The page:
What I see? The human voice is the passport to the future of Pedro Almodóvar
For years, decades in fact, the siren song of Hollywood, no matter how hard it tried, failed to exert its enchantment on Pedro Almodóvar. Since the Spanish director stood out as one of the most distinctive and outstanding directors of European cinema at the end of the eighties, a time in which he tried, thanks to Women at the edge of a nervous attack, who was able to attract viewers from all over the world, the Anglo-Saxon film industry is trying to convince him to translate his melodramatic stories with garish colors and intense women into English.
However, nothing seemed to be able to twist the director’s will until this year, which began with the news that Almodóvar will shoot his first feature film spoken in English with Cate Blanchett as the protagonist and co-producer. The film, based on the book of stories by Lucía Berlin, published in Spanish under the title Manual for cleaning women, could be filmed in the United States, where the five stories that the director took as a starting point for the script take place.
The reasons for the filmmaker’s change of mind may be several. Among them, at this point in his career it can be assumed that Almodóvar is looking for new challenges and that his long tradition with film festivals finally convinced him of the idea of cinema as a global epic. Or perhaps, as happened a few months ago when he decided to sell the rights to his most recent film, parallel mothers, to Netflix for distribution in Latin America and to give the platform its entire catalog for the Spanish territory, the new project represents its way of joining the “enemy” after accepting defeat.
That his crusade to defend the purity and magic of cinema in movie theaters against streaming platforms capsized is not new, but his claudication in relation to the language and the settings for his films seem to have been caused more by a success than for a failure: the human voice, available from this week on the Mubi platform.
The extraordinary short film, directed and written by Almodóvar and freely inspired by the play of the same title written in 1930 by Jean Cocteau, condenses the director’s cinema with such forcefulness that even the cold English adapts to his passions. And so does the new woman – that girl thing and better to leave it aside – Almodóvar, Tilda Swinton.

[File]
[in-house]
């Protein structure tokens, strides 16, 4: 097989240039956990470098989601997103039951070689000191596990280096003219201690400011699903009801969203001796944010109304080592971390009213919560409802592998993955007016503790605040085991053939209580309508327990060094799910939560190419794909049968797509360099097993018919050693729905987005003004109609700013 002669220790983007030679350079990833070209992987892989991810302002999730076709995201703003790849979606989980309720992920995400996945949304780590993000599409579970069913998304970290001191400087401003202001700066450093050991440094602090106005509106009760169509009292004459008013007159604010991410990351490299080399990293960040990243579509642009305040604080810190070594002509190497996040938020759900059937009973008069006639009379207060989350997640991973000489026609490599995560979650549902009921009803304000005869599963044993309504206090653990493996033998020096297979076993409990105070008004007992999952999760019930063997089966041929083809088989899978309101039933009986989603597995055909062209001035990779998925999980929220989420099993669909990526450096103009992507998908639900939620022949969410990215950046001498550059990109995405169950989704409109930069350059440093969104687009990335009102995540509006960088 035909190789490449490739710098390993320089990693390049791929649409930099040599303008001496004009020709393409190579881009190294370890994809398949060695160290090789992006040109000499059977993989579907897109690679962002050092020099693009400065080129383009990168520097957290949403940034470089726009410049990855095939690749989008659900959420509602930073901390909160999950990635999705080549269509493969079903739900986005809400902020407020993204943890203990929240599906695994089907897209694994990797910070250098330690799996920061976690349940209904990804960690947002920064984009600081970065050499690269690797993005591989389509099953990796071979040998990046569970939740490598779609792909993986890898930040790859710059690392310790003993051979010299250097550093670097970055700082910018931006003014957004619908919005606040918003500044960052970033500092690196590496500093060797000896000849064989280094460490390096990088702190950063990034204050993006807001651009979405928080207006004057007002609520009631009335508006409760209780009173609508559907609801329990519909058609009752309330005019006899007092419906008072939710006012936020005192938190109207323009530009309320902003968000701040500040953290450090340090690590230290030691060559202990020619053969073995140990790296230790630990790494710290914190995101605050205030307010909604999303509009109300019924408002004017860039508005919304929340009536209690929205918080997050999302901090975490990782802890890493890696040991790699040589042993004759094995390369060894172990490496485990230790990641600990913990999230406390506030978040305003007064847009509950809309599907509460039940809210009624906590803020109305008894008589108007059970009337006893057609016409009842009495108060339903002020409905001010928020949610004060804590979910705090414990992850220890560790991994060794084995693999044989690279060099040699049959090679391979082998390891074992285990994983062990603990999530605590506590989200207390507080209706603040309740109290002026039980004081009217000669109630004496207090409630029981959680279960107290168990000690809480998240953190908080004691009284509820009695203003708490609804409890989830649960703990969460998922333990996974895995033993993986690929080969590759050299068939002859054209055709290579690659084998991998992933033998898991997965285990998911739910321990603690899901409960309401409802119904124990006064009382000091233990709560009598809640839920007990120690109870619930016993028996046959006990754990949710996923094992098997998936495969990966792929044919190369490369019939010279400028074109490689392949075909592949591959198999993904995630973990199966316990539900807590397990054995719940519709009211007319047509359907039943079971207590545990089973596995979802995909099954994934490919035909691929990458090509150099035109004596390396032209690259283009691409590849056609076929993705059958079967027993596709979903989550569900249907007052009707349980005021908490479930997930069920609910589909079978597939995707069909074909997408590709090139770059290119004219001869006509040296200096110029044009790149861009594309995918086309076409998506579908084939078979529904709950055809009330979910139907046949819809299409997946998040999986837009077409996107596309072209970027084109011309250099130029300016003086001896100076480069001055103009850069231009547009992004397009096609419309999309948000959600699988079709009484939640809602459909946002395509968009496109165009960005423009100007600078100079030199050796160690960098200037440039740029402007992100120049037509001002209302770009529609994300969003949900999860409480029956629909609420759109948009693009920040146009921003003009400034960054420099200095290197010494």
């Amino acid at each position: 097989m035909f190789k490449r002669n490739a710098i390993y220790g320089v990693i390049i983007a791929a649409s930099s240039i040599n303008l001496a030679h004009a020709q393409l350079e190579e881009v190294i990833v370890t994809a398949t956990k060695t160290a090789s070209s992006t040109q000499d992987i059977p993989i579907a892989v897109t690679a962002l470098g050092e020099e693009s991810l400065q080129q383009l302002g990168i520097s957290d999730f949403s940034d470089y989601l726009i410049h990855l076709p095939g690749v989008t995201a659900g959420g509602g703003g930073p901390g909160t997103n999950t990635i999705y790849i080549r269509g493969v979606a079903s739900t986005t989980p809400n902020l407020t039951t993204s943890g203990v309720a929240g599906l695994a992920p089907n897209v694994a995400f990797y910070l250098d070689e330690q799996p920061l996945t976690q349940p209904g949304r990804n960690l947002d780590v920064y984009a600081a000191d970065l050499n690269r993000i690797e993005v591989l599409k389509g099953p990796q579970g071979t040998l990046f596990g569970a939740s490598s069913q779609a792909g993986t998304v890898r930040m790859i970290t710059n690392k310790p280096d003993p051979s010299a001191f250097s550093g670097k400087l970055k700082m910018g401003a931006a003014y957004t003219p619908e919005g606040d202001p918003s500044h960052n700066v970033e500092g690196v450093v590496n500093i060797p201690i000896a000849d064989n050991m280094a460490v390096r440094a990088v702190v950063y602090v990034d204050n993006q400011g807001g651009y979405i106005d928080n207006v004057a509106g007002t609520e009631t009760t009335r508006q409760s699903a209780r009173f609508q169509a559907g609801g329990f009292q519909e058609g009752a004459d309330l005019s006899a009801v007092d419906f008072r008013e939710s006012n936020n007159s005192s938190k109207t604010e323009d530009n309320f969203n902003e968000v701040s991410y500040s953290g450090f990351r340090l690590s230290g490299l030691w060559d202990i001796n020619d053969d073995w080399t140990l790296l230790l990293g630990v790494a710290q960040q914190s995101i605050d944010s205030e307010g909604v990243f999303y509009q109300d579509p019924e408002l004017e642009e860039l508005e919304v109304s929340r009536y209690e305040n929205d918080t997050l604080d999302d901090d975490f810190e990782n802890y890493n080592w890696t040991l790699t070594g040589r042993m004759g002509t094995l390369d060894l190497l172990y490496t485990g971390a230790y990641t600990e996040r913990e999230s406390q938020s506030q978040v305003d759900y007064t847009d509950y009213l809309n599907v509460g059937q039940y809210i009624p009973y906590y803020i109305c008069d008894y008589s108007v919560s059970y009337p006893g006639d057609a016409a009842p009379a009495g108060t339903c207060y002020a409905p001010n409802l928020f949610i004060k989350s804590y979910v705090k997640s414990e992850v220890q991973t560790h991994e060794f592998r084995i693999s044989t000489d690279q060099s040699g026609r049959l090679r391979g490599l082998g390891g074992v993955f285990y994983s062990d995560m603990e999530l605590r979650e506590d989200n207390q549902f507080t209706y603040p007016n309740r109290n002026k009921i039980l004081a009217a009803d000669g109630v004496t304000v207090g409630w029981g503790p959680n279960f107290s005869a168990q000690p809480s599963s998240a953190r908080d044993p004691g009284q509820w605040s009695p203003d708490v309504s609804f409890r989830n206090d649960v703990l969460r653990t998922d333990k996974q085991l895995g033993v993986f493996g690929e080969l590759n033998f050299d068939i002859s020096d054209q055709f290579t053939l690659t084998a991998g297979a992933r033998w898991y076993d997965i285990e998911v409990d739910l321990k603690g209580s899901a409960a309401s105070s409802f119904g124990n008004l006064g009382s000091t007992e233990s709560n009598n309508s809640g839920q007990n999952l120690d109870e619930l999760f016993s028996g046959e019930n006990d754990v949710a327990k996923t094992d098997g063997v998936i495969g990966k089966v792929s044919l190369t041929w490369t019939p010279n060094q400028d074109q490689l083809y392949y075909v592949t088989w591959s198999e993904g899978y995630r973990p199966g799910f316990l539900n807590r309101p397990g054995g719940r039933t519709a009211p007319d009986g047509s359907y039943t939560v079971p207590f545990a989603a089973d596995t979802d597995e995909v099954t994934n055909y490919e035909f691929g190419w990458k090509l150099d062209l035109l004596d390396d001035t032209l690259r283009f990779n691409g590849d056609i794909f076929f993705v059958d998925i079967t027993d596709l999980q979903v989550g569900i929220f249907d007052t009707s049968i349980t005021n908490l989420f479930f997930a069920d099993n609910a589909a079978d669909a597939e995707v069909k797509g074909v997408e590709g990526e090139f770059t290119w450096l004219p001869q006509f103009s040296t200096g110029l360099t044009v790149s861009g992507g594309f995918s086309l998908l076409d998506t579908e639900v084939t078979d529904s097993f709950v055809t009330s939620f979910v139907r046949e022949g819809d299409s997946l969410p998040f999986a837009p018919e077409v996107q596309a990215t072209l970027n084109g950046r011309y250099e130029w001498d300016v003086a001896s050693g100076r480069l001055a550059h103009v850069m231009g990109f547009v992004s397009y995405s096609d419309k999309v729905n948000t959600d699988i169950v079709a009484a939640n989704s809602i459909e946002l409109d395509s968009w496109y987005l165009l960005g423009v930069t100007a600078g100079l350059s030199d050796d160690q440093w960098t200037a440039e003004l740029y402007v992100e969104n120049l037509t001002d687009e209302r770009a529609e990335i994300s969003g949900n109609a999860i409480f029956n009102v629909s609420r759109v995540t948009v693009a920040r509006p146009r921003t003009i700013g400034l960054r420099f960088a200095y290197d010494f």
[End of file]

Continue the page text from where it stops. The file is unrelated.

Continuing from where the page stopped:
Expressive and elegant, the British interpreter builds a character at the height of the director’s intense, runaway and melodramatic heroines. Like the actress abandoned by her lover in Women at the edge of a nervous attack, the woman who embodies Swinton overflows with desperation although, rather dead than simple, she does so dressed in attractive primary colors that match and beautiful visual contrast with the apartment she walks through like a banshee. In that 1988 film, the focus on the work of the film dubbing artists pointed out the artifice of the story, which did not intend to be realistic but rather dramatic in the manner of the cinema of other times. And some of that also sneaks in human voice, who discovers the sets to show that those environments that the character goes through are pure story, a cardboard manifestation of what happens in his troubled head. yes in pain and glory, the director played with the idea of autobiography and the cinema within the cinema, in the human voice seems to be paying homage to his legacy in thirty triumphant minutes.
“My paleness and that mixture of madness and melancholy are very interesting to some clients,” says Swinton on screen, also embarking on a self-referential journey of her own that makes her the perfect vehicle for the story, premiered at the Venice Film Festival in 2020 The indelible image of the actress in a hardware store selecting an ax with the delicacy of someone putting together a flower arrangement provides that playful element, even in the midst of the drama, that distinguishes the author’s work. Filmed in the first months of the pandemic, the short film contains his sensitivity, his clinical eye for personal and intimate tragedy and for the staging in which his usual collaborators such as the director of photography José Luis Alcaine, the musician Alberto Iglesias and production designer Antxón Gómez.
In the human voice, Almodóvar processes his creative past –somewhere there is a mention of The law of Desire and the entire monologue of the protagonist could have been part of The flower of my secret–, but far from any nostalgic result, what he achieves is a safe-conduct towards the future. After years of resisting writing and filming in English, the short film proved to him that not only can he do it, but that it’s time to try.